The Delaware Free Port is a low, white, 36,000 square-foot warehouse that sits halfway between New York and Washington, and also benefits from its location in one of five U.S. states with no sales or use tax. Fritz Dietl, who opened the Delaware facility last September primarily to cater to the New York art market, said he’s already seeing the repercussions for his business from the Geneva scandals.
“I feel for the Geneva Free Port as a lot of the negative publicity they’re getting is undeserved,” Dietl said by phone. “But yes, I am benefiting from that.”
In Zurich, one art world veteran said he had heard of the Delaware Free Port but wasn’t aware of European customers feeling sufficient pressure to move their collections across the Atlantic.
“None of our clients are planning to move their art to Delaware yet so that’s a new twist and turn,” said Thomas Stauffer, partner at Gerber Stauffer Fine Arts, a Zurich based art-advisory firm. “It’s ironic and kind of hypocritical given the U.S. crackdown on tax havens abroad. ”
U.S. prosecutors are taking greater interest in the art market and free ports after years of booming in auction prices. Global art sales fell 7 percent last year to $63.8 billion but were still up by more than 60 percent from 2009. The Manhattan District Attorney’s office is looking at several New York galleries to determine if buyers failed to pay state tax, according to Artnet News. A spokeswoman for the Manhattan D.A’s office declined to comment.
U.S. Justice Department prosecutors have begun examining some Bouvier transactions including works by Modigliani, Gustav Klimt and Rothko, to determine if he misrepresented to clients how much he’d marked up prices, according to people familiar with the matter. Bouvier’s lawyer has said he’s had no contact with the U.S. authorities and pointed to a recent Singapore appeal court decision on which judges wrote that Rybolovlev and his representatives “received what they bargained for and at the price they were willing to pay.”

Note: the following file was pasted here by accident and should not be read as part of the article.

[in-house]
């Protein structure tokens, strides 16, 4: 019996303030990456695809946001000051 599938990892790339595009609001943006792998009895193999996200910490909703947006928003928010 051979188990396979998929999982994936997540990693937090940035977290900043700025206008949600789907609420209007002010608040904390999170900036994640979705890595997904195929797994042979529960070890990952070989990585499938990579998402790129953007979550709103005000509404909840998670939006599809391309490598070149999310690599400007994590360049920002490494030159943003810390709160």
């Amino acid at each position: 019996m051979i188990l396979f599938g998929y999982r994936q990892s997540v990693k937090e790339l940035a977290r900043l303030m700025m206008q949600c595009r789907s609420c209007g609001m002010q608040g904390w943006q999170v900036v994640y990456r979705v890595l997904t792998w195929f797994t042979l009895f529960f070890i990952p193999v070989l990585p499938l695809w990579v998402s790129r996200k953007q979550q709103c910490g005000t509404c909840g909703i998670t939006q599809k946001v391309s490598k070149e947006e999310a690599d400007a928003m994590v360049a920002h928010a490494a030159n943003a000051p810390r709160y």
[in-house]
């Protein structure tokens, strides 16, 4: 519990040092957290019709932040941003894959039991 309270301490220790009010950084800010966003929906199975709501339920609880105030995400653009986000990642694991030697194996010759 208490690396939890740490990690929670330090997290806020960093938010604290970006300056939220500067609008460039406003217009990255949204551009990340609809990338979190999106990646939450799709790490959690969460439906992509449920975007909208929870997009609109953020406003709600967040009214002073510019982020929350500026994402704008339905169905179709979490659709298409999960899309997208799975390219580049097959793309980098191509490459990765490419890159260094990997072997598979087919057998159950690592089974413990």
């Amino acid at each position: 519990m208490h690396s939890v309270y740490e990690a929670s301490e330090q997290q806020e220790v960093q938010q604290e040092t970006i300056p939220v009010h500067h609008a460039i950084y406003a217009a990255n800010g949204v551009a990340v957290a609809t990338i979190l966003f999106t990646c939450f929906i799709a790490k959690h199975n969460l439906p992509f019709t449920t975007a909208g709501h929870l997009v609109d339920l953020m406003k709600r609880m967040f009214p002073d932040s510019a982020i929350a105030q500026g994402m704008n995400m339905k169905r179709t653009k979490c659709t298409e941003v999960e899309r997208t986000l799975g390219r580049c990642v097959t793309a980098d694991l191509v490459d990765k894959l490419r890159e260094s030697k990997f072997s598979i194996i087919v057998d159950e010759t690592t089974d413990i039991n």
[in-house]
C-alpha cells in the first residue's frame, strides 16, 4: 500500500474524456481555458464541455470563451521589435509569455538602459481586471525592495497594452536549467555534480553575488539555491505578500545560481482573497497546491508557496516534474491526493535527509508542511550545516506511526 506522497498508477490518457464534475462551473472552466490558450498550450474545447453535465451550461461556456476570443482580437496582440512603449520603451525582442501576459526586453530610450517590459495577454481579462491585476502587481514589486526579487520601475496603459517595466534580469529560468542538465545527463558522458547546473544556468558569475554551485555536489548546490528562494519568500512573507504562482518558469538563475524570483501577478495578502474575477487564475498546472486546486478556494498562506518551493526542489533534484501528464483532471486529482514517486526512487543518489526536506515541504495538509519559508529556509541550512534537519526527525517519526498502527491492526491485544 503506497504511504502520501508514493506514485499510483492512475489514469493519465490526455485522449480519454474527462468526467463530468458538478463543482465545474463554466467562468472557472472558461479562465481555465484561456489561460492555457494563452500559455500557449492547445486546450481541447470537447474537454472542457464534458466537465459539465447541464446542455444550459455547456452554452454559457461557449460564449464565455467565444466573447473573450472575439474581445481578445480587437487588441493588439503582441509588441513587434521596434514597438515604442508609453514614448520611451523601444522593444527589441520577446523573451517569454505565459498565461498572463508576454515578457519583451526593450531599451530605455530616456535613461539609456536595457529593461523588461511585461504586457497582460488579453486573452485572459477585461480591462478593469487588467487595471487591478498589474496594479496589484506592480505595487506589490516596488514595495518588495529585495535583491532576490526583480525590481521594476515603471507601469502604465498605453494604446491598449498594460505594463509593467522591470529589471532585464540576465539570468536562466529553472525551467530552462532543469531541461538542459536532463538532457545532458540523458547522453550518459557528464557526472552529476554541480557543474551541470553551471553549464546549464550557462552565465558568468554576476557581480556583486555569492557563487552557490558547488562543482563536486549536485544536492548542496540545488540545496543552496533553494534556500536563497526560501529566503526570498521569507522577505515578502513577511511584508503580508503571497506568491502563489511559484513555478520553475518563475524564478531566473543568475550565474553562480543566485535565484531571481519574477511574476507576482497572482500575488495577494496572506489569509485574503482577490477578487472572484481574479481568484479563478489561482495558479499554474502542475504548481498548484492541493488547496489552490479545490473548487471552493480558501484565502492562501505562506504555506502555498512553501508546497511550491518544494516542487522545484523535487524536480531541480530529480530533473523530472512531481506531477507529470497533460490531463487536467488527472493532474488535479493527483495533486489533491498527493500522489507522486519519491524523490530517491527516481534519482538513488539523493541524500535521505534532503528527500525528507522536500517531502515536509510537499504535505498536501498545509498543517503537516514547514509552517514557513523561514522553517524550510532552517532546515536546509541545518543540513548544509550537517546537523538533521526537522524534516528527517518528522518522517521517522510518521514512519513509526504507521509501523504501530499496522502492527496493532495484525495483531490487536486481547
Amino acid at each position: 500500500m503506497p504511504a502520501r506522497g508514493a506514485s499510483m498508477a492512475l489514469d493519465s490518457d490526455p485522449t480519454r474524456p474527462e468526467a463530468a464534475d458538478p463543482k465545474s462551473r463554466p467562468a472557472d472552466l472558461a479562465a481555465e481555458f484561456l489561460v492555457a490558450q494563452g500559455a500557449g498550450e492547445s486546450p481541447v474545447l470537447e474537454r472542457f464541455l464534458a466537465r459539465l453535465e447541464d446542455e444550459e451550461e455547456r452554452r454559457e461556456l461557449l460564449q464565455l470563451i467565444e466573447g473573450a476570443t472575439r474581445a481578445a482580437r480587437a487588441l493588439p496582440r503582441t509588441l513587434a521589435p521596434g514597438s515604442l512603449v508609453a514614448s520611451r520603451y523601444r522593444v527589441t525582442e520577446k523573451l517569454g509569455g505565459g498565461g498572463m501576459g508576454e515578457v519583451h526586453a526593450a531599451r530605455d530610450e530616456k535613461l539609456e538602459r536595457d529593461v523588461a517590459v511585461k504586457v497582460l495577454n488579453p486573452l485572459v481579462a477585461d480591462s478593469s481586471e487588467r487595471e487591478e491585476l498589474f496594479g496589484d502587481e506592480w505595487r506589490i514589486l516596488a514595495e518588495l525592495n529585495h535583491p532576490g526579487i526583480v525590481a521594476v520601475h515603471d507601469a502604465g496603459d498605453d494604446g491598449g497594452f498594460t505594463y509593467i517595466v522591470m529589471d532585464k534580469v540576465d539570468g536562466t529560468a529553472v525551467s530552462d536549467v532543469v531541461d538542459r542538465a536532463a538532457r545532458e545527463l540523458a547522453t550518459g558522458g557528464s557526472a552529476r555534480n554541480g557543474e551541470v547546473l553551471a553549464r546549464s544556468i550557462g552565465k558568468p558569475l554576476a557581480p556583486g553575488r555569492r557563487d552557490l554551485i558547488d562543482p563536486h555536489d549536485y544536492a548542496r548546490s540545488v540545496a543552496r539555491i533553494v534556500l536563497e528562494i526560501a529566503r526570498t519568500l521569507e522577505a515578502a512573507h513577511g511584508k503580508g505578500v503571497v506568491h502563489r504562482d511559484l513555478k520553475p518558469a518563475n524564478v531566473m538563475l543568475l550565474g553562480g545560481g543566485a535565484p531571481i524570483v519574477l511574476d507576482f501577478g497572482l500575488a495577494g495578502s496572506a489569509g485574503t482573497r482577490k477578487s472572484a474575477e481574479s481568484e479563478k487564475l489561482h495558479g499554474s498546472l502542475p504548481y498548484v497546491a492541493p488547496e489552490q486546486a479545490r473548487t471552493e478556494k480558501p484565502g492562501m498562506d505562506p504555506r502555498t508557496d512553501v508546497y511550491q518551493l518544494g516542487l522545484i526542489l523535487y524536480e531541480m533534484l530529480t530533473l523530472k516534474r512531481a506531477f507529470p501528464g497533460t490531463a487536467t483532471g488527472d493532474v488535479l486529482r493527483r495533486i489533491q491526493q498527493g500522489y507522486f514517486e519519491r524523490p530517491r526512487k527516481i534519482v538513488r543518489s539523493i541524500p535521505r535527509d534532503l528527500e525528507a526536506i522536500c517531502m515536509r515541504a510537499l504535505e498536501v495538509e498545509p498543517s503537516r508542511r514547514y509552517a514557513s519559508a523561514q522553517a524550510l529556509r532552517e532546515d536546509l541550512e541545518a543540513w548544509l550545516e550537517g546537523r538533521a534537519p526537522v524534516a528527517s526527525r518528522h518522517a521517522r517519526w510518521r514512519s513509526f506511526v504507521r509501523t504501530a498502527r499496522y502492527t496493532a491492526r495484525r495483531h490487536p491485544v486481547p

Back in Geneva, Hiler outlines the steps underway to crack down on wrongdoing. A biometric system to track the movement of clients within the free port should be ready by the end of the year, he said. With the help of specialists, the free port will soon begin inspections of all new requests to store ancient works to ensure valuables looted from Syria and other war zones aren’t making their way into storage.
“We won’t rent space to a company that we don’t know who is behind it,” Hiler said. “We don’t want clients that are shell companies or blind trusts.”
But the free ports cannot force its tenants to disclose who they are actually leasing space to -- the so-called “beneficial owners” -- as that authority rests with Swiss customs. A new law that took effect on Jan. 1 requires free-port tenants to only disclose their sub-tenants’ formal names, not their beneficial ownership.
“It’s a first step and for sure not the last" in working to improve traceability, Pierre Maudet, Hiler’s boss and the Geneva councilor in charge of security and economy, said in an e-mail. The free ports "are a very important part of the Geneva economy."
Progress is being made, even if it’s not as fast as he would like, Hiler says.
“As long as we keep moving forward, I’ll stay,” he said.